Electricity is the classic example of an energy currency. An energy currency is simply some transformed form of energy that came from a primary source, but is easier to use, transport, or store. Several authors have introduced the idea of energy currency as a way to think about these useful intermediate forms of energy.
The single biggest drawback of using electricity as an energy currency is that it is very difficult to store electricity. Electricity generated on the electrical grid must be used immediately (within thousandths of a second after it's produced). This is why energy storage technologies like pumped storage and batteries are so important for intermittent power sources like wind power and solar power. The electrical grid must carefully monitor demand in order to make sure that enough electricity is produced to meet the immediate demand.
Electricity is a popular energy currency because it is so flexible in that it has many more uses than some primary energy, such as oil. Electricity can run household electronics and light bulbs, cook a meal, heat houses, or even run an electric vehicle. Electricity is the most flexible form of energy now and for the foreseeable future. Crude oil, on the other hand is a fuel that must be separated into a number of different useful products through a refining process.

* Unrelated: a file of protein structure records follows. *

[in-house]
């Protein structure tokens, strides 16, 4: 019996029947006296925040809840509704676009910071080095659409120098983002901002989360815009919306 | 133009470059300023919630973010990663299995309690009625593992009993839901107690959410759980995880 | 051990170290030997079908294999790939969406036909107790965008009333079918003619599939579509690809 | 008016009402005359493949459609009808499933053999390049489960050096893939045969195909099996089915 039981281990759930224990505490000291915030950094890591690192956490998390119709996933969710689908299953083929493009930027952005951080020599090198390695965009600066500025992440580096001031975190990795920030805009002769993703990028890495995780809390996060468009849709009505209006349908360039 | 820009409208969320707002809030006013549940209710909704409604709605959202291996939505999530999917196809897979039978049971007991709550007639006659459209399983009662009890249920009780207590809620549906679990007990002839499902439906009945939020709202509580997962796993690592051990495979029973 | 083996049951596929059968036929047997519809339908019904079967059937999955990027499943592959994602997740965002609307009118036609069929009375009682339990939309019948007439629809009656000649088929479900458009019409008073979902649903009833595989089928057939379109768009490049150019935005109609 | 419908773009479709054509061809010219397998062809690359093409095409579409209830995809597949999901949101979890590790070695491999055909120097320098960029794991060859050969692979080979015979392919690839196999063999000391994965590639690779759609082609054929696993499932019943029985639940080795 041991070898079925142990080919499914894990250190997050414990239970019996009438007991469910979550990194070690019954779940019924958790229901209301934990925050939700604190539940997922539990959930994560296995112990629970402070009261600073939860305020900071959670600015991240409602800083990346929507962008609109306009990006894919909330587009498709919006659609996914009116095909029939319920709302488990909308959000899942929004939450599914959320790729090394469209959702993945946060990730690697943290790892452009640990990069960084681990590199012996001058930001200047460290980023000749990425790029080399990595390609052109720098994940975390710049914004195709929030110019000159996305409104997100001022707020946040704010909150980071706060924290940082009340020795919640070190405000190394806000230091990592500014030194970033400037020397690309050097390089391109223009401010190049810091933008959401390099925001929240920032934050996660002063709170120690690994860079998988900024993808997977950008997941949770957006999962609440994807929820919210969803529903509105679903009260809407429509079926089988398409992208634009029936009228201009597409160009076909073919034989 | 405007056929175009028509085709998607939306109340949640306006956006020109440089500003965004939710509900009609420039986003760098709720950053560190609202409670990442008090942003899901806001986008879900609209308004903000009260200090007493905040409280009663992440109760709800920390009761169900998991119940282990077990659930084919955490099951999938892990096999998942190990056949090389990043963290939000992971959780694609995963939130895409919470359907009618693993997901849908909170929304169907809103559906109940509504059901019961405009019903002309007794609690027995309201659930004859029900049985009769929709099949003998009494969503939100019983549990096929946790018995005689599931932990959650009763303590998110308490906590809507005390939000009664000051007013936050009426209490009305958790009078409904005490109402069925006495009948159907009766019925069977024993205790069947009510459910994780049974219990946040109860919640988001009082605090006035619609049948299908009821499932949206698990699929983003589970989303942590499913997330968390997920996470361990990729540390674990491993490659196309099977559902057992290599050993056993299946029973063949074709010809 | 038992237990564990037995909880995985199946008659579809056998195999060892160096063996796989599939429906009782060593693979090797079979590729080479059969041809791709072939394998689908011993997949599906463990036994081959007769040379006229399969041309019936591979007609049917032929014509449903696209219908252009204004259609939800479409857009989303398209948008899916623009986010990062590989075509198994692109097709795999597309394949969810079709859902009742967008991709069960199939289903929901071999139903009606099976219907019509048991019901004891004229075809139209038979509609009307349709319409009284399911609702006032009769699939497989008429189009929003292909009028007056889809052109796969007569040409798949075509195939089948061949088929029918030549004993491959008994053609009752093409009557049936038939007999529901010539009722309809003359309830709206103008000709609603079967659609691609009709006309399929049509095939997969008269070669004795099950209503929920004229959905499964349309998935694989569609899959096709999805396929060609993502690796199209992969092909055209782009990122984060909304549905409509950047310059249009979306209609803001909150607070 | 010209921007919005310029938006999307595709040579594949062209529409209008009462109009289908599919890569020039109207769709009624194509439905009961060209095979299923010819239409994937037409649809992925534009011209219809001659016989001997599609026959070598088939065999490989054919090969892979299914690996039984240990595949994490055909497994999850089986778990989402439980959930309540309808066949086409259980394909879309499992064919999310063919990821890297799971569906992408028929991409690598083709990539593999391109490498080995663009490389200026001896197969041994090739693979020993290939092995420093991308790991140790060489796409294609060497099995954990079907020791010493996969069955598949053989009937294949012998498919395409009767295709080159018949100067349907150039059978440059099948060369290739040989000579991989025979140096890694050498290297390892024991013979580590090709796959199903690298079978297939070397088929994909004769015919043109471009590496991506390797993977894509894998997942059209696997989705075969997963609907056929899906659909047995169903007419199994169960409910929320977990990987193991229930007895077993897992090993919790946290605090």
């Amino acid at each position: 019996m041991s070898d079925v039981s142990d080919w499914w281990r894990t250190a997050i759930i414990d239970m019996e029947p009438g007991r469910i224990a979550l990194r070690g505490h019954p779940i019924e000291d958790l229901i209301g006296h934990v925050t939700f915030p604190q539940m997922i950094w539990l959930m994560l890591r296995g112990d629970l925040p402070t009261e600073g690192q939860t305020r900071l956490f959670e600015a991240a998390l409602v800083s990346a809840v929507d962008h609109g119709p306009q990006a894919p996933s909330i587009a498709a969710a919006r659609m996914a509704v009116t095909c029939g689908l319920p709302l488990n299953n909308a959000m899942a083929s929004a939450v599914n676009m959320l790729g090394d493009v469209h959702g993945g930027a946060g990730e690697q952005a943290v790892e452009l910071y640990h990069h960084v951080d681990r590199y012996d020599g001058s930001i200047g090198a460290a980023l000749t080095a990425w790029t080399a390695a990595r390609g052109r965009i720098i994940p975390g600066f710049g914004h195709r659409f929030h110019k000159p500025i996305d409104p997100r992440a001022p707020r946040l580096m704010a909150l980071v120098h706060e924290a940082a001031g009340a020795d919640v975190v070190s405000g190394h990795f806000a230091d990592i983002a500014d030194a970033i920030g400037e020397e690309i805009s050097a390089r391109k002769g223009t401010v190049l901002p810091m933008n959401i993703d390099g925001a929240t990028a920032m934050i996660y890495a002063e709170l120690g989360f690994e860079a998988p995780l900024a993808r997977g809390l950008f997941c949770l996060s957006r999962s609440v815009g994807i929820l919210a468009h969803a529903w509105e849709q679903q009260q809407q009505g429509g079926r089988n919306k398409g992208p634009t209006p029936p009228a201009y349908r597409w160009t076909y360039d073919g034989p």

Since electricity is such a popular form of energy currency and finds so many uses, its use is growing extremely fast. This growth worldwide can be seen in the simulation below. Note that some third world countries have low levels of electrification, while other modernizing countries have a quickly expanding electricity use. To get some idea of how electricity is growing compared to total energy look at the line chart below. This shows that the flexibility of electricity creates a strong incentive to have as great a fraction of energy produced in that form as is possible. To get some specific details, click on different years and notice how the fraction of the total final consumption that is electricity grows with time (for most countries). Click on different countries on the map to find country specific data.
Electricity provides much of the power that is needed for maintaining a high energy society. Even though electricity provides energy, it is not a fuel. Even though electricity flows through wires, it is not a primary energy flow. Electricity isn't a primary energy source because electricity is always produced from some fuel or primary flow. Electricity is rather a way of moving and using the energy from those primary sources.